Your first few weeks in Paris
When you first arrive it can
be a bit scary to see the huge array of cheeses, the mountains of different
breads, and all the other delicious, strange and familiar foods. You want to
try everything, but you don't really know what some of it is.
I remembered when
I lived in Japan and went to buy stuff to wash clothes, but what I actually
came home with was very strong bleach for cleaning toilets! Luckily a friend
spotted the mistake before I ruined my wardrobe.
France is much easier than
that though, and everything can be looked up in a dictionary. So be
adventurous, but do be prepared to make a few mistakes - it is all part of the
fun. Food is one of the best things the French do, and Paris has it all.
The main places for buying
food are the hypermarkets (hypermarchés), supermarkets (supermarchés), small, specialized
shops and the open-air markets,
there are also some shops that sell imported
foods if you are missing something from home.
The hypermarkets tend to
be located outside the peripherique, and are usually best visited by car.
Within the city there are a large number of supermarkets, some smaller than
others, but there is usually one within about 10 minutes walk.
In some hyper-
and supermarkets you must weigh and get prices for your fruit and veg. before
going to the checkouts. This is not as difficult as it might seem, as they all
have pictures on the keys of the machines. If in doubt just look at what others
do. In other places your fruit and veg. will be weighed and priced at the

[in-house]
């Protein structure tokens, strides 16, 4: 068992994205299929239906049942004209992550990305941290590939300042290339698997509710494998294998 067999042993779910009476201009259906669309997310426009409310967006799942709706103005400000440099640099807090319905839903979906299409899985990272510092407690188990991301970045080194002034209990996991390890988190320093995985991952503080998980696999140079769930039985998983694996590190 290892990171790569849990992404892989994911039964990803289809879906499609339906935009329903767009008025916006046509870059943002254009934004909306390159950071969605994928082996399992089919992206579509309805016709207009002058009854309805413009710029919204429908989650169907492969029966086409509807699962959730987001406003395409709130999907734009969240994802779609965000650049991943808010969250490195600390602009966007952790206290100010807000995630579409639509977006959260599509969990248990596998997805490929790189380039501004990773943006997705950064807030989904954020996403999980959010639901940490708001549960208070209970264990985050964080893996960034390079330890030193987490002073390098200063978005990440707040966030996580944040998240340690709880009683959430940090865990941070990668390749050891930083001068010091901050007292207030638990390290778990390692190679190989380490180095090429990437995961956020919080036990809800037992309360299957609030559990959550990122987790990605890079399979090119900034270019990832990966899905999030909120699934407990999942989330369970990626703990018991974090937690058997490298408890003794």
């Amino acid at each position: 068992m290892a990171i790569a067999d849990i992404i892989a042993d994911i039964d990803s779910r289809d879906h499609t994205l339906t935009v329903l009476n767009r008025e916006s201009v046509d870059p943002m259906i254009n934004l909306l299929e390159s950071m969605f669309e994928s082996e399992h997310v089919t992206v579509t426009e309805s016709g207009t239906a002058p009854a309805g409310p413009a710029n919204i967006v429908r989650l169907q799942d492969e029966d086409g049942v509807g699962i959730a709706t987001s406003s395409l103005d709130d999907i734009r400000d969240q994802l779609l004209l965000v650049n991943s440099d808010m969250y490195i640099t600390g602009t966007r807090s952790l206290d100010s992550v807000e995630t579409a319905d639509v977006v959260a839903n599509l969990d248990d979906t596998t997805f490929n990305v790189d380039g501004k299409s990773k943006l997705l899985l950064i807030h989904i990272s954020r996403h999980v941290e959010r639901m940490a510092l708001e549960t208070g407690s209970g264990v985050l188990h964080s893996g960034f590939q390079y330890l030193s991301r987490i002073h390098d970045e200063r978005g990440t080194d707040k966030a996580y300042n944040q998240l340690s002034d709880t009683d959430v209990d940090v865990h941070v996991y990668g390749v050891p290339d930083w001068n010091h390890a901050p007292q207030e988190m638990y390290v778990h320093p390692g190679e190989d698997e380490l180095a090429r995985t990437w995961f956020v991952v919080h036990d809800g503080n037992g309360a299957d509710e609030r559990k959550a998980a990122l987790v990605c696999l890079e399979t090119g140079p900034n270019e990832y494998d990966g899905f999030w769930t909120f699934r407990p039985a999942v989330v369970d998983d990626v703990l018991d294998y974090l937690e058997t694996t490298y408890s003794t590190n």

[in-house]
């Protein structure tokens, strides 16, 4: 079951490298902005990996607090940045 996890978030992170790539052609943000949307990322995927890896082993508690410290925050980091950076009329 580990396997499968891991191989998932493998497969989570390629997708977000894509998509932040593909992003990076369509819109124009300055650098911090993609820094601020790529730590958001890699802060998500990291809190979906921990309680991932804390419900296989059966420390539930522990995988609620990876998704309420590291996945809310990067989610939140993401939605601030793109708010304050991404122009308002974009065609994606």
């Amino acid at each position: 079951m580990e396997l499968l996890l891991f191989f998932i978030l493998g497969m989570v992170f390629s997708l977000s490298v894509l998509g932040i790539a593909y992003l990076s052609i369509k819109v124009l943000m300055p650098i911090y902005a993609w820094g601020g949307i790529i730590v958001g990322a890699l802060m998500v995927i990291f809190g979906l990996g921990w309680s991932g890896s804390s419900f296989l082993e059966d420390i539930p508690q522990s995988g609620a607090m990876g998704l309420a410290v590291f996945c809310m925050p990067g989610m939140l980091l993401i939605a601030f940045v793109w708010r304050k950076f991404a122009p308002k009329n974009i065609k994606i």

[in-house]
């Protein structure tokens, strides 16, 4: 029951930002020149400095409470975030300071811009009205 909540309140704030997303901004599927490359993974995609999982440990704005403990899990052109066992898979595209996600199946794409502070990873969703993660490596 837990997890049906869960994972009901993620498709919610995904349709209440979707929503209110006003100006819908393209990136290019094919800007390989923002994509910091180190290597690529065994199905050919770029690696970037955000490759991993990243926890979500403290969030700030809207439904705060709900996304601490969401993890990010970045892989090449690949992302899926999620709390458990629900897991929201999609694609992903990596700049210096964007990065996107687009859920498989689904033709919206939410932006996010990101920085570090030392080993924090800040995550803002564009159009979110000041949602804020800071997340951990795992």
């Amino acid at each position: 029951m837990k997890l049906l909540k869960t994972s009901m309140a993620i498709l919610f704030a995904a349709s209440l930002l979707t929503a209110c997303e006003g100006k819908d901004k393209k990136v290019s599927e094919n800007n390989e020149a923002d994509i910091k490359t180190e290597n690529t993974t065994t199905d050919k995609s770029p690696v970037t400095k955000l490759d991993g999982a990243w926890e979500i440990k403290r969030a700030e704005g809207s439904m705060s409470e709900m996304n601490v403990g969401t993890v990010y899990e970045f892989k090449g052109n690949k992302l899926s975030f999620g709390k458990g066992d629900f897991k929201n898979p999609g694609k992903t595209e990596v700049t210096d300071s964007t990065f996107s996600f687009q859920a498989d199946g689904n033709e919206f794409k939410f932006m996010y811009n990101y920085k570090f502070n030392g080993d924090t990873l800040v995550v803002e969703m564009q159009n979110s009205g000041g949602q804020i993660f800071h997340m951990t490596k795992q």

If you want to use a supermarket trolley normally you have to put 1
euro into the slot near the handle of the trolley. This is refundable when you
replace the trolley.
At the checkouts you usually have to pack your food
yourself. Nearly all supermarkets will deliver your goods to your home. You can
pay by cheque, cash or carte bleu (the card that you are issued with when you
open a bank account).
Picard is a chain of shops selling frozen foods,
and they operate just like a supermarket. I am not a great fan of frozen food, but their stuff is reasonably good, so I usually have some of theri fish in the freezer just in case. A freind I have who entertains a lot swears by their party food, but I prefer Bon Marche - see below - for this.
The Real McCoy, 194 rue de Grenelle, 75007.
This small shop stocks mainly food from North America but also some British
Le Bon Marche, 22 rue de Sèvres, 75007. Metro
Has an extensive international selection in the Grand
Epicerie on the ground floor. The cheese section is good and they will advise
you if you want to choose for a cheese board. The bread is superb. The wine section is also really
good and it is the best place for good whisky - even cheaper than in Scotland - so
much for the common market.
This is one of my favourite food shops, and it is where I come to get food presents for French people. On the whole I have found the staff at the counters very helpful and knowledgeable. There can be long queues at the chechout sometimes though.
Tang Freres, 48 av Ivry, 75013.
the place to buy Chinese food, chopsticks etc. They also have an extensive
selection of Indian, Thai, Japanese and other oriental ingredients both
preserved and fresh.
The prices are incredibly cheap, so it is well worth the
trip, and there are many other Chinese/Vietnamese shops around. Tang Freres
also do the best take-away Chinese meals. Try the pork fillet, I have no idea
what it is called in either French or Chinese, I just point. They'll ask if you
want it sliced, so say yes, and it comes with a bag of sauce. You can never buy
too much, and it costs so little. The spare ribs are good
Verlet, 256 rue St. Honore, 75001.
This is where I buy my coffee. They have a very good range and their own blends are good too.